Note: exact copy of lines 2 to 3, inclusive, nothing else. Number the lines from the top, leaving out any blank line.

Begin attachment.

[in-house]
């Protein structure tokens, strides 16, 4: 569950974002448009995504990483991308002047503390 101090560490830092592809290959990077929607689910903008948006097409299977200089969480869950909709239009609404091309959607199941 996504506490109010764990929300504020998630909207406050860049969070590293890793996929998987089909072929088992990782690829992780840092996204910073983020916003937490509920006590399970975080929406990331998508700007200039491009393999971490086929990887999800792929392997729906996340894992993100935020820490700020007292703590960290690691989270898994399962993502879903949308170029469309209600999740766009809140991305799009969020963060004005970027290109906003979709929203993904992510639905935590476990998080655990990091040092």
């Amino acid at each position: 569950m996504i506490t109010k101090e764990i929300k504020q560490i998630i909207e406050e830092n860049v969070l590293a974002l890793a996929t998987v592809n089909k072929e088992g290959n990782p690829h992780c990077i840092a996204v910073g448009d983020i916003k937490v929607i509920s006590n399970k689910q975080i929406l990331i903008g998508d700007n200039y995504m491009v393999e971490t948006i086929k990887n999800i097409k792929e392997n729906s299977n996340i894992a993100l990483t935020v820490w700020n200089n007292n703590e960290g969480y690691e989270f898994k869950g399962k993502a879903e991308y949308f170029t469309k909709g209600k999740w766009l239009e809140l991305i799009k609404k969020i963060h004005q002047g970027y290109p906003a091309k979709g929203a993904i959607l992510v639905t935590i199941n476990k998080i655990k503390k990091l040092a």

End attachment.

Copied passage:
């Protein structure tokens, strides 16, 4: 569950974002448009995504990483991308002047503390 101090560490830092592809290959990077929607689910903008948006097409299977200089969480869950909709239009609404091309959607199941 996504506490109010764990929300504020998630909207406050860049969070590293890793996929998987089909072929088992990782690829992780840092996204910073983020916003937490509920006590399970975080929406990331998508700007200039491009393999971490086929990887999800792929392997729906996340894992993100935020820490700020007292703590960290690691989270898994399962993502879903949308170029469309209600999740766009809140991305799009969020963060004005970027290109906003979709929203993904992510639905935590476990998080655990990091040092």
């Amino acid at each position: 569950m996504i506490t109010k101090e764990i929300k504020q560490i998630i909207e406050e830092n860049v969070l590293a974002l890793a996929t998987v592809n089909k072929e088992g290959n990782p690829h992780c990077i840092a996204v910073g448009d983020i916003k937490v929607i509920s006590n399970k689910q975080i929406l990331i903008g998508d700007n200039y995504m491009v393999e971490t948006i086929k990887n999800i097409k792929e392997n729906s299977n996340i894992a993100l990483t935020v820490w700020n200089n007292n703590e960290g969480y690691e989270f898994k869950g399962k993502a879903e991308y949308f170029t469309k909709g209600k999740w766009l239009e809140l991305i799009k609404k969020i963060h004005q002047g970027y290109p906003a091309k979709g929203a993904i959607l992510v639905t935590i199941n476990k998080i655990k503390k990091l040092a």